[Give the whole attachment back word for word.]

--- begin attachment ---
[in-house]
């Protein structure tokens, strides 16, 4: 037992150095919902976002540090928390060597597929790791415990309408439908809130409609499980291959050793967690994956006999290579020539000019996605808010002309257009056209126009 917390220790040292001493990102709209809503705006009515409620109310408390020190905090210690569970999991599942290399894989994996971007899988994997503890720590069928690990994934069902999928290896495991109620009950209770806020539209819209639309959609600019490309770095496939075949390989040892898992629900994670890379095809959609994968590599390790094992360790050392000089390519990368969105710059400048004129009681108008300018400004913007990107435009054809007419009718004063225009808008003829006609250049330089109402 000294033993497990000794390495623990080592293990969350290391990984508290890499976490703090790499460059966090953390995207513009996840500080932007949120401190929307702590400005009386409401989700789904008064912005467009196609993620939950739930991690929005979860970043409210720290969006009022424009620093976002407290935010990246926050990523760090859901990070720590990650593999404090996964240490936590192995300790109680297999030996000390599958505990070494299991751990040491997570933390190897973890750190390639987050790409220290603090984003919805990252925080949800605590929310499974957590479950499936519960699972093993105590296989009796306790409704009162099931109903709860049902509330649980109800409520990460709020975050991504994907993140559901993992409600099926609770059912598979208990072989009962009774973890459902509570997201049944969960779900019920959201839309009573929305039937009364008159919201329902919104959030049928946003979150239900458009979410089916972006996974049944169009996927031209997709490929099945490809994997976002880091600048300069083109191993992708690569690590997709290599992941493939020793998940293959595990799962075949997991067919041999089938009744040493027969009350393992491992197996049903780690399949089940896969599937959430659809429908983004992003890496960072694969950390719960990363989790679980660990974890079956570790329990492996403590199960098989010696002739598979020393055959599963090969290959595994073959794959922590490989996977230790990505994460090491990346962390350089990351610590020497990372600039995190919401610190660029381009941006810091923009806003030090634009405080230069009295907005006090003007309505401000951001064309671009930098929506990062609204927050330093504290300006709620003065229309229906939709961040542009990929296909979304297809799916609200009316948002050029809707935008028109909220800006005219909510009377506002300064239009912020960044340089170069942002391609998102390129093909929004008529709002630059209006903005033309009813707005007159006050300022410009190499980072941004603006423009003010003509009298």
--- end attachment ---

[in-house]
């Protein structure tokens, strides 16, 4: 037992150095919902976002540090928390060597597929790791415990309408439908809130409609499980291959050793967690994956006999290579020539000019996605808010002309257009056209126009 917390220790040292001493990102709209809503705006009515409620109310408390020190905090210690569970999991599942290399894989994996971007899988994997503890720590069928690990994934069902999928290896495991109620009950209770806020539209819209639309959609600019490309770095496939075949390989040892898992629900994670890379095809959609994968590599390790094992360790050392000089390519990368969105710059400048004129009681108008300018400004913007990107435009054809007419009718004063225009808008003829006609250049330089109402 000294033993497990000794390495623990080592293990969350290391990984508290890499976490703090790499460059966090953390995207513009996840500080932007949120401190929307702590400005009386409401989700789904008064912005467009196609993620939950739930991690929005979860970043409210720290969006009022424009620093976002407290935010990246926050990523760090859901990070720590990650593999404090996964240490936590192995300790109680297999030996000390599958505990070494299991751990040491997570933390190897973890750190390639987050790409220290603090984003919805990252925080949800605590929310499974957590479950499936519960699972093993105590296989009796306790409704009162099931109903709860049902509330649980109800409520990460709020975050991504994907993140559901993992409600099926609770059912598979208990072989009962009774973890459902509570997201049944969960779900019920959201839309009573929305039937009364008159919201329902919104959030049928946003979150239900458009979410089916972006996974049944169009996927031209997709490929099945490809994997976002880091600048300069083109191993992708690569690590997709290599992941493939020793998940293959595990799962075949997991067919041999089938009744040493027969009350393992491992197996049903780690399949089940896969599937959430659809429908983004992003890496960072694969950390719960990363989790679980660990974890079956570790329990492996403590199960098989010696002739598979020393055959599963090969290959595994073959794959922590490989996977230790990505994460090491990346962390350089990351610590020497990372600039995190919401610190660029381009941006810091923009806003030090634009405080230069009295907005006090003007309505401000951001064309671009930098929506990062609204927050330093504290300006709620003065229309229906939709961040542009990929296909979304297809799916609200009316948002050029809707935008028109909220800006005219909510009377506002300064239009912020960044340089170069942002391609998102390129093909929004008529709002630059209006903005033309009813707005007159006050300022410009190499980072941004603006423009003010003509009298």